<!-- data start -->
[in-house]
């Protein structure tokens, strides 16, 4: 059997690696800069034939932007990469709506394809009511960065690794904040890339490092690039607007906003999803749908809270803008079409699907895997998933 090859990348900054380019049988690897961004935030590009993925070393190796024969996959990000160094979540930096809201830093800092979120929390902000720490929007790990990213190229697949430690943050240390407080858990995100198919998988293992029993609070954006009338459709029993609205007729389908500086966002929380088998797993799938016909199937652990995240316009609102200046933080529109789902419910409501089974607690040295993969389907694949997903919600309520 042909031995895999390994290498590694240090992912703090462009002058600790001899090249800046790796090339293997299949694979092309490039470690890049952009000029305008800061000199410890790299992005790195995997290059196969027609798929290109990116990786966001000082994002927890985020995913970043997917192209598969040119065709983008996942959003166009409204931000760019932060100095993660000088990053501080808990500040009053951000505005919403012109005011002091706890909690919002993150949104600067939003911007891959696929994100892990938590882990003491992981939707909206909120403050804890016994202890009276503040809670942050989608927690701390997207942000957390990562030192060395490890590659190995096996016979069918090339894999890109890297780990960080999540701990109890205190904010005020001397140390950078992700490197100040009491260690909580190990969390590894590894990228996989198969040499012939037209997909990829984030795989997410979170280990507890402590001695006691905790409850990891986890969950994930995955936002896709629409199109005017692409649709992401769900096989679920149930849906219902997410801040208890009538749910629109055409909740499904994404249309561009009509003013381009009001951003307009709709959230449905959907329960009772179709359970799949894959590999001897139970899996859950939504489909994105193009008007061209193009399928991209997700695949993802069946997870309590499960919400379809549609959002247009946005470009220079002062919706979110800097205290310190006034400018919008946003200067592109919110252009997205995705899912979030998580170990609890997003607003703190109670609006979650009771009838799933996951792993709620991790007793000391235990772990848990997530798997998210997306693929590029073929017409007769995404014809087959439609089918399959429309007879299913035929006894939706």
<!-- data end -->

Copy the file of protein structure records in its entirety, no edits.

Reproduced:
[in-house]
């Protein structure tokens, strides 16, 4: 059997690696800069034939932007990469709506394809009511960065690794904040890339490092690039607007906003999803749908809270803008079409699907895997998933 090859990348900054380019049988690897961004935030590009993925070393190796024969996959990000160094979540930096809201830093800092979120929390902000720490929007790990990213190229697949430690943050240390407080858990995100198919998988293992029993609070954006009338459709029993609205007729389908500086966002929380088998797993799938016909199937652990995240316009609102200046933080529109789902419910409501089974607690040295993969389907694949997903919600309520 042909031995895999390994290498590694240090992912703090462009002058600790001899090249800046790796090339293997299949694979092309490039470690890049952009000029305008800061000199410890790299992005790195995997290059196969027609798929290109990116990786966001000082994002927890985020995913970043997917192209598969040119065709983008996942959003166009409204931000760019932060100095993660000088990053501080808990500040009053951000505005919403012109005011002091706890909690919002993150949104600067939003911007891959696929994100892990938590882990003491992981939707909206909120403050804890016994202890009276503040809670942050989608927690701390997207942000957390990562030192060395490890590659190995096996016979069918090339894999890109890297780990960080999540701990109890205190904010005020001397140390950078992700490197100040009491260690909580190990969390590894590894990228996989198969040499012939037209997909990829984030795989997410979170280990507890402590001695006691905790409850990891986890969950994930995955936002896709629409199109005017692409649709992401769900096989679920149930849906219902997410801040208890009538749910629109055409909740499904994404249309561009009509003013381009009001951003307009709709959230449905959907329960009772179709359970799949894959590999001897139970899996859950939504489909994105193009008007061209193009399928991209997700695949993802069946997870309590499960919400379809549609959002247009946005470009220079002062919706979110800097205290310190006034400018919008946003200067592109919110252009997205995705899912979030998580170990609890997003607003703190109670609006979650009771009838799933996951792993709620991790007793000391235990772990848990997530798997998210997306693929590029073929017409007769995404014809087959439609089918399959429309007879299913035929006894939706």